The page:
Already one of the most popular video game systems of all time, the Nintendo Switch has found its own niche in the console world. The idea of a portable game system that can also connect to the family room TV is a vision of the future. The release of the Nintendo Switch Lite does not mess with the success of its big brother. It seeks to build on its terrific reputation. With two great options to choose from, how do you know which one is right for you? We are here to help.
While the answer to this question almost always comes back to portability, the real answer is not so simple. First and foremost, you have to know what you are getting for the price. At $299, the original Nintendo Switch is larger, measuring 4 inches tall, 9.4 inches long and .55 inches thick. The Switch Lite is smaller at only 3.6 inches tall and 8.2 inches long but with the same depth at .55 inches.
Given the smaller size, it is unsurprising that you also get a smaller screen on the Switch Lite. The Switch is 6.2 inches, and the Switch Lite is 5.5 inches. That can be a big difference, especially when text displays on the screen. That said, the Lite will offer better quality overall, as the same pixels are found on each device but are being pushed onto a smaller display. Whichever device you choose, each screen still comes in at 720p HD resolution.
This category is a bit of a toss-up. Overall battery life on the Switch is wildly dependent on the game you are playing and how much processor power it demands. Also, TWO of the larger Switch models still exist. The newer one is identified by a newer serial number (begins with XKW) and a completely red box. The older Switch, identified with a serial number that begins with XAW, has worse battery life. The good news is that most retailers and Amazon are only selling the newer Switch. Assuming that is the one you buy, battery life can last anywhere between 4.5 and 9 hours. Separately, the Switch Lite will last anywhere between 3 and 7 hours.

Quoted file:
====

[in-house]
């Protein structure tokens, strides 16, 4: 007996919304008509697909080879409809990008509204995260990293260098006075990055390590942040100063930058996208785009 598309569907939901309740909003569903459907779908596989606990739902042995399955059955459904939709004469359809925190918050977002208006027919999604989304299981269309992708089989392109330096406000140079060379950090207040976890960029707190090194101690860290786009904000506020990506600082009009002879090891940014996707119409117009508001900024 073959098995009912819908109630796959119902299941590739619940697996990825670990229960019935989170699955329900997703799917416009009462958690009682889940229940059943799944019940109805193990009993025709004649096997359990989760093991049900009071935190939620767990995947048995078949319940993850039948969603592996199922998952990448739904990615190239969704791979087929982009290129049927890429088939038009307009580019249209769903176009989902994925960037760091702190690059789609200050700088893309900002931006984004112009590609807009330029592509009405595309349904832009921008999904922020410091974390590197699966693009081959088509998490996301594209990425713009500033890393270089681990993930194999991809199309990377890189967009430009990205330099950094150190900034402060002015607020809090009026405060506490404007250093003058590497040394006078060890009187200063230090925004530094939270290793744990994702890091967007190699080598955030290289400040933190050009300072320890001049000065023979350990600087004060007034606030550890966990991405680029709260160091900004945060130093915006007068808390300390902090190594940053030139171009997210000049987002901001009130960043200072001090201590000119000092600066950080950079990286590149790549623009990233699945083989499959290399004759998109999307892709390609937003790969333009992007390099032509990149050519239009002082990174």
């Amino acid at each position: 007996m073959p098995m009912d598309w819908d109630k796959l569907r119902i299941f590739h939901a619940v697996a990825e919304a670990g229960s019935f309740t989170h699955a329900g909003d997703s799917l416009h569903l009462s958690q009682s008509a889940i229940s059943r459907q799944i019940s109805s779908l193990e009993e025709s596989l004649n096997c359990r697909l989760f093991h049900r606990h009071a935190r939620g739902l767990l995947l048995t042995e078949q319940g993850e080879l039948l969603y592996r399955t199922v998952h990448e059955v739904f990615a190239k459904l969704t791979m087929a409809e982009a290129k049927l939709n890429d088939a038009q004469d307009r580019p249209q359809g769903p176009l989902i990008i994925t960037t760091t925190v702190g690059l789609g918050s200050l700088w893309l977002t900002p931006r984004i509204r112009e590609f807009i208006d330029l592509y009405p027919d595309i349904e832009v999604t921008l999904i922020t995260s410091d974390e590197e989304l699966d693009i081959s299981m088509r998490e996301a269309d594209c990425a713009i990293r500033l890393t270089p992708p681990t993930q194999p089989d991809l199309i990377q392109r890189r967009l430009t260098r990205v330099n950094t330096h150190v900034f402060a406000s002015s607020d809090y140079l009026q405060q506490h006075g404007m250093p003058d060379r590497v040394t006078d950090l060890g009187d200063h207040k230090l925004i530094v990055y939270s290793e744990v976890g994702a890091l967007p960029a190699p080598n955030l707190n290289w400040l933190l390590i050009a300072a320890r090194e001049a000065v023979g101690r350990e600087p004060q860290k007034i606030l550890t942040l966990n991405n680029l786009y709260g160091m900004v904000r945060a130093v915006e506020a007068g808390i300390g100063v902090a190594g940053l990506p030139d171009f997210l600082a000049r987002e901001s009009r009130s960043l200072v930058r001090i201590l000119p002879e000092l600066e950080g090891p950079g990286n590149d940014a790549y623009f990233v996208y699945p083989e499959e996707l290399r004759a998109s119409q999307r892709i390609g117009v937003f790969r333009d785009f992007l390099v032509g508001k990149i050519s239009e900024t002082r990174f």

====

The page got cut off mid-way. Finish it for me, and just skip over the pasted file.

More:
If you really need to make a decision, this is likely the category that is going to be the most important. To be fair, the Switch Lite is a handheld console and cannot be hooked up to a TV. The regular Switch connects to a television and, when doing so, upscales all games to 1080p full HD. The larger Switch also adds a kickstand on the rear so it can be played on a table. This leads to the next point: the ability to disconnect the Joy-Cons or controllers.
Wirelessly connected, the Joy-Cons can be used with the Switch while docked for any game in the Switch library. That means you can play solo, with a friend or with multiple users with local multiplayer. There is no doubt the original Switch is better at parties. If you are more of a solo player, someone who travels frequently or you have children, the Lite has its own standout qualities.
For the most part, the biggest asset of the Switch Lite is the addition of a directional pad. One of the original Switch’s biggest omissions, it makes a huge difference during gameplay. For some Switch die-hards, this alone is enough to pick up a Lite. With no Joy-Cons to pull off, the Lite is also not as good for multiplayer gaming. However, that also makes the Lite feel vastly more durable and much lighter to hold. This makes for far more comfortable lengthy gaming sessions.
Almost the entire Nintendo Switch catalog of games is available on both consoles. With the exclusion of a small number of titles, the Switch Lite is just as good, and all of the most popular titles work on both systems. The only omission is the lack of HD rumble or the shaking of the controllers during gaming on the Lite without the detachable Joy-Cons. If you can live without that feature, either the Switch or Switch Lite will be a good choice.
Ultimately, only you can make the decision on which Switch is best for you. Of course, cost will be an option as one system costs $100 more than the other. There is also the personalization factor to consider as the Switch Lite is available in four different color options. Aesthetics aside, it really comes down to whether or not playing on a television matters to you. If it does not, the Switch Lite offers plenty of battery life. If you care about tabletop or television mode, there is no argument: the larger Switch is your answer.
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